11 responses to “Fisher Body Plant 21 – From Rags to Riches to Ruin to Return?

  1. The Fisher Building in Detroit’s New Center area, directly across the street from the (former) General Motors Headquarters was built in 1928, not 1944. There was little construction of that type in 1944, this being the middle of WWII. The Fisher Brothers were active in other areas of business, including real estate.

  2. Really enjoyed the Fisher story, especially that first video. Something keeps telling me that increasing efficiency while decreasing design creativity, isn’t always a healthy thing for the human spirit.

    Tom M.

  3. Another fascinating history lesson, thank you. After I read or watch these, I always wish my relatives who lived this era were alive to get their opinions on this. Good thing for the internet!

  4. Great article. I worked in the late 70’s for Fisher Body in Pontiac. Fisher Body plant on one side of the tracks and Pontiac’s plant on the other. I greatest memory was working the shutdown between model years and walking across the conveyor bridge to the Pontiac final assembly line.

    • I also worked at Fisher Body Pontiac from 1976 to 80. My fatther retired from there and so did my uncle and my cousin worked there as well and went to the GMAD plant when it opened. The first car to come out of that plant was the 1911 Oakland, it is still standing today but I’m not sure what they are doing with it.

  5. Over here in the UK, there was a body pressing plant called Fisher (or Fisher and Ludlow possibly), that made some bodies for Triumph in the 1960’s, the 2000/2.5PI model range from memory. I wonder if it’s the same ‘Fisher’ company? If it is I had no idea that it was an American company originally.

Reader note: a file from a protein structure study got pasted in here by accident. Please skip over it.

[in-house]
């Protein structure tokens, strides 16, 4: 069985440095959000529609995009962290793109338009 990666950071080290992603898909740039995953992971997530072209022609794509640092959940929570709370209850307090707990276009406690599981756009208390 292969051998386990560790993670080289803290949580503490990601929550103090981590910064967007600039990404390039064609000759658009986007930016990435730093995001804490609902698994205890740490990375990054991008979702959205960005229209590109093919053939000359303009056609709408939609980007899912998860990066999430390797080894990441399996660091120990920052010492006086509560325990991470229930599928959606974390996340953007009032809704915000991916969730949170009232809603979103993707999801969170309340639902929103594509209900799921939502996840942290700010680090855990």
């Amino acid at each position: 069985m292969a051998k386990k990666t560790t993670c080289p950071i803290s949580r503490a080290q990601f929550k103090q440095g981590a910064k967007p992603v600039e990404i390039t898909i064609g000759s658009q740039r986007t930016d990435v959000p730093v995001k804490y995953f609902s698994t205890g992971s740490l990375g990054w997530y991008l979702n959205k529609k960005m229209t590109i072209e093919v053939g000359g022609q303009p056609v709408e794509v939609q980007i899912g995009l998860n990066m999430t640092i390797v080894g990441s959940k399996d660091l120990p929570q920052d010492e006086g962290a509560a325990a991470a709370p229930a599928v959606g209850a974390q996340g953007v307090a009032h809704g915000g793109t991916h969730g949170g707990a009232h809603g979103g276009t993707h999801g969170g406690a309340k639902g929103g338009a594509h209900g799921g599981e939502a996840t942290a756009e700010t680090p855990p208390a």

6. The photo of the body `hat’ being lowered to the floorpan/cowl assembly is hugely informative. First, I was surprised that the roof and quarter panels were sub-assembled as a hat and not fitted together as quarter panels and roof panels on the floor & sills as seems to be the practise with unit body construction. Second in this same photo, the first car in the shot is a two door sedan as is the hat being lowered behind it. The cowl of that car is repeated on the assembly of the body behind it and the third body behind it. The second cowl behind is of a totally different configuration. To me, this begs the question: Is it for a vastly different body style, or for the body of a different car line. While it seems reasonable that a specific Fisher Body Plant would build different bodies for a single carline, would it also build bodies for a different carline?

    In the photo from the stamping plant, we are shown something that no longer occurs in modern stamping plants. Practise pre-war and well into the 1960s the practise was to make as many parts as possible and leave assembling these parts to the assembly areas. Nowadays, the number of parts a manufacturing area needs to make are carefully calculated and once that number is made, production stops and switches to the next `order’ from the assembly department. Building a `float’ of parts is now considered wasteful and flies in the face of just-in-time delivery.